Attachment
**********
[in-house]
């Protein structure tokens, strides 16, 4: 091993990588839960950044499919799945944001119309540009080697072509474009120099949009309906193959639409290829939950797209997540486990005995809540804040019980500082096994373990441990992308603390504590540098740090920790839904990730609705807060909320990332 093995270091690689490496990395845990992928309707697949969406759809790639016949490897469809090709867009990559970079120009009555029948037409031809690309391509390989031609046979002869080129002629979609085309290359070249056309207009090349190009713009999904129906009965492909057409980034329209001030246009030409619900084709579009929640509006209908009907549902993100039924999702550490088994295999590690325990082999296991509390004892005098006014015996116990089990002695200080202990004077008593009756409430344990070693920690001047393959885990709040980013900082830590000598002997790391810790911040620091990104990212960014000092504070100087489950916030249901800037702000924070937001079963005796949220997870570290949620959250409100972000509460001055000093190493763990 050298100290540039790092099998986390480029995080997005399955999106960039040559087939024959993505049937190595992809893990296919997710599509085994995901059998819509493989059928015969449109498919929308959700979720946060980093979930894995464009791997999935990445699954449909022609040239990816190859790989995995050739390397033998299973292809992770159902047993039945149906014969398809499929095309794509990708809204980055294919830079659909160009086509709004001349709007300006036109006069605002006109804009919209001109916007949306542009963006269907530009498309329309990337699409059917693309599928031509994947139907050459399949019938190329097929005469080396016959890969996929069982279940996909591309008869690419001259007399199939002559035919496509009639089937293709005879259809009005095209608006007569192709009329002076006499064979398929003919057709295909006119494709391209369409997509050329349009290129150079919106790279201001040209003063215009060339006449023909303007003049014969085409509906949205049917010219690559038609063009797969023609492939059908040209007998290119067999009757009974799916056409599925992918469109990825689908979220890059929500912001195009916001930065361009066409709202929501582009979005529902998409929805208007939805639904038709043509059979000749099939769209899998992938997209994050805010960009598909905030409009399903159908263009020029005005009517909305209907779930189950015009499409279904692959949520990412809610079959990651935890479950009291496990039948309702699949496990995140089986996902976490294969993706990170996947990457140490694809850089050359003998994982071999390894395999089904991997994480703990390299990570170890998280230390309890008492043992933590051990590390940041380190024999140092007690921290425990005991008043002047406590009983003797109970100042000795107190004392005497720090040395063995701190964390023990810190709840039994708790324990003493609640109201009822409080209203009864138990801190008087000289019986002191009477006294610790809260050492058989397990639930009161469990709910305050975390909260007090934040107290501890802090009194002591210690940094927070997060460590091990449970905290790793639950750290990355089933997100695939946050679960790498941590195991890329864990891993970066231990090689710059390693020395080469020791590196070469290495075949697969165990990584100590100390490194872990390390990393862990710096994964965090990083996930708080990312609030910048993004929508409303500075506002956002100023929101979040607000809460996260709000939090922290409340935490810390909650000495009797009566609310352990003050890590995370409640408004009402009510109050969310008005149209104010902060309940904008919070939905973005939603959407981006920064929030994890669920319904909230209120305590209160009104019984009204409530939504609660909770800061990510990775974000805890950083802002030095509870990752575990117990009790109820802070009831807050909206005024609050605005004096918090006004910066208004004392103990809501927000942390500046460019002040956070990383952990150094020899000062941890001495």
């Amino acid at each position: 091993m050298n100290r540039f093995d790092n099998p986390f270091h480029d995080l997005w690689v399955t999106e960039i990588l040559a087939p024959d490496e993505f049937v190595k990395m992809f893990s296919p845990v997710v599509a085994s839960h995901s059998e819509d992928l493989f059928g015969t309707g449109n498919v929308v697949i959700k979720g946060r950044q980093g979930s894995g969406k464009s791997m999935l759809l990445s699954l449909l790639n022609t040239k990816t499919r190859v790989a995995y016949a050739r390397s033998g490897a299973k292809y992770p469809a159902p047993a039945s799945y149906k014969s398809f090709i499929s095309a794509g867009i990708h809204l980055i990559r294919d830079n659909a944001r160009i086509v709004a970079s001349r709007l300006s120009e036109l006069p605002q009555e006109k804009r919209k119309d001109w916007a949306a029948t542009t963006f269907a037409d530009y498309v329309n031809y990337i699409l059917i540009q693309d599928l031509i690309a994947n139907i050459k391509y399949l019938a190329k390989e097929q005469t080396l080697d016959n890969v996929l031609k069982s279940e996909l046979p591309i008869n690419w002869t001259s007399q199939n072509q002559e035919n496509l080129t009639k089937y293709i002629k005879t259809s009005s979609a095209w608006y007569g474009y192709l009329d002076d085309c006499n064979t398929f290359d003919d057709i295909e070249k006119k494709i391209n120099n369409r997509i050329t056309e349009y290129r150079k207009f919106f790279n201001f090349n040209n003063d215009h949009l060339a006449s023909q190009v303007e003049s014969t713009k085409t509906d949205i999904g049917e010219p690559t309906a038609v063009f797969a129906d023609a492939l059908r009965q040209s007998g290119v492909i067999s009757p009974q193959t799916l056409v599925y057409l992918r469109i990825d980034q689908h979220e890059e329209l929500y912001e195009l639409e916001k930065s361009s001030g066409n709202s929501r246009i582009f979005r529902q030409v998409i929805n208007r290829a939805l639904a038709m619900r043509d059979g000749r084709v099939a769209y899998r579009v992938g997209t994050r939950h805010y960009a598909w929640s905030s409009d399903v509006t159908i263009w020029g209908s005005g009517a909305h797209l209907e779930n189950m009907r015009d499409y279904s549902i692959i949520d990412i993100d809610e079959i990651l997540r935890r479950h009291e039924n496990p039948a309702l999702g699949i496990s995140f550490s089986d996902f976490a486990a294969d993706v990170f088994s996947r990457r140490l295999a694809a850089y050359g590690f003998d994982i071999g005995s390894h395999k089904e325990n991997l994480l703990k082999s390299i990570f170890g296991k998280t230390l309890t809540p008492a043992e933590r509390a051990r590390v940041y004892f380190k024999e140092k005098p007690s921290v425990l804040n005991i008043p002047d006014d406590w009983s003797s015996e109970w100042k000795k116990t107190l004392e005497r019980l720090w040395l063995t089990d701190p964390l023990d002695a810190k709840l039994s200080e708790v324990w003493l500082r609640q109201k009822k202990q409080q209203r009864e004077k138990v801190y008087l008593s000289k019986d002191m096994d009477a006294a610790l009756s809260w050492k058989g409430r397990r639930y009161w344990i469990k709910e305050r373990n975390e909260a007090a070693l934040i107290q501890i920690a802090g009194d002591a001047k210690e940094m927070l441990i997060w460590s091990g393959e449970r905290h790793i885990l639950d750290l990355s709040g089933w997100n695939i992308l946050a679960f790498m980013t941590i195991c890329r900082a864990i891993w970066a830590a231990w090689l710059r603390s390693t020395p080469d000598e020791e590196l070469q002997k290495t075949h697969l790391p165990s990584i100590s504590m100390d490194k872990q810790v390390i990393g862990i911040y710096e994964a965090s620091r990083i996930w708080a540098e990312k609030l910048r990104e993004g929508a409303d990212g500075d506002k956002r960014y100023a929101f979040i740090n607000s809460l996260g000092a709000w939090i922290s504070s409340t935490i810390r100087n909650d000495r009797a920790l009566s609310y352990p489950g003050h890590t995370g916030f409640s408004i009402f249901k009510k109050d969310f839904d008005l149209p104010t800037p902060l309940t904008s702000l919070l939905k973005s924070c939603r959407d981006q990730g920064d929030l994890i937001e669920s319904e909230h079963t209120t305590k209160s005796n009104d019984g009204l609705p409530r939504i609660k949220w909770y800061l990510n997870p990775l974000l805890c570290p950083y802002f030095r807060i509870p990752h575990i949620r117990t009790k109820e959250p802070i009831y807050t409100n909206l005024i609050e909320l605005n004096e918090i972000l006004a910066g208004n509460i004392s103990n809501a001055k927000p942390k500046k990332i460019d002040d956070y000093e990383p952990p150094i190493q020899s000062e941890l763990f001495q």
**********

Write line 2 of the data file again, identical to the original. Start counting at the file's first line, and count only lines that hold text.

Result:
């Protein structure tokens, strides 16, 4: 091993990588839960950044499919799945944001119309540009080697072509474009120099949009309906193959639409290829939950797209997540486990005995809540804040019980500082096994373990441990992308603390504590540098740090920790839904990730609705807060909320990332 093995270091690689490496990395845990992928309707697949969406759809790639016949490897469809090709867009990559970079120009009555029948037409031809690309391509390989031609046979002869080129002629979609085309290359070249056309207009090349190009713009999904129906009965492909057409980034329209001030246009030409619900084709579009929640509006209908009907549902993100039924999702550490088994295999590690325990082999296991509390004892005098006014015996116990089990002695200080202990004077008593009756409430344990070693920690001047393959885990709040980013900082830590000598002997790391810790911040620091990104990212960014000092504070100087489950916030249901800037702000924070937001079963005796949220997870570290949620959250409100972000509460001055000093190493763990 050298100290540039790092099998986390480029995080997005399955999106960039040559087939024959993505049937190595992809893990296919997710599509085994995901059998819509493989059928015969449109498919929308959700979720946060980093979930894995464009791997999935990445699954449909022609040239990816190859790989995995050739390397033998299973292809992770159902047993039945149906014969398809499929095309794509990708809204980055294919830079659909160009086509709004001349709007300006036109006069605002006109804009919209001109916007949306542009963006269907530009498309329309990337699409059917693309599928031509994947139907050459399949019938190329097929005469080396016959890969996929069982279940996909591309008869690419001259007399199939002559035919496509009639089937293709005879259809009005095209608006007569192709009329002076006499064979398929003919057709295909006119494709391209369409997509050329349009290129150079919106790279201001040209003063215009060339006449023909303007003049014969085409509906949205049917010219690559038609063009797969023609492939059908040209007998290119067999009757009974799916056409599925992918469109990825689908979220890059929500912001195009916001930065361009066409709202929501582009979005529902998409929805208007939805639904038709043509059979000749099939769209899998992938997209994050805010960009598909905030409009399903159908263009020029005005009517909305209907779930189950015009499409279904692959949520990412809610079959990651935890479950009291496990039948309702699949496990995140089986996902976490294969993706990170996947990457140490694809850089050359003998994982071999390894395999089904991997994480703990390299990570170890998280230390309890008492043992933590051990590390940041380190024999140092007690921290425990005991008043002047406590009983003797109970100042000795107190004392005497720090040395063995701190964390023990810190709840039994708790324990003493609640109201009822409080209203009864138990801190008087000289019986002191009477006294610790809260050492058989397990639930009161469990709910305050975390909260007090934040107290501890802090009194002591210690940094927070997060460590091990449970905290790793639950750290990355089933997100695939946050679960790498941590195991890329864990891993970066231990090689710059390693020395080469020791590196070469290495075949697969165990990584100590100390490194872990390390990393862990710096994964965090990083996930708080990312609030910048993004929508409303500075506002956002100023929101979040607000809460996260709000939090922290409340935490810390909650000495009797009566609310352990003050890590995370409640408004009402009510109050969310008005149209104010902060309940904008919070939905973005939603959407981006920064929030994890669920319904909230209120305590209160009104019984009204409530939504609660909770800061990510990775974000805890950083802002030095509870990752575990117990009790109820802070009831807050909206005024609050605005004096918090006004910066208004004392103990809501927000942390500046460019002040956070990383952990150094020899000062941890001495």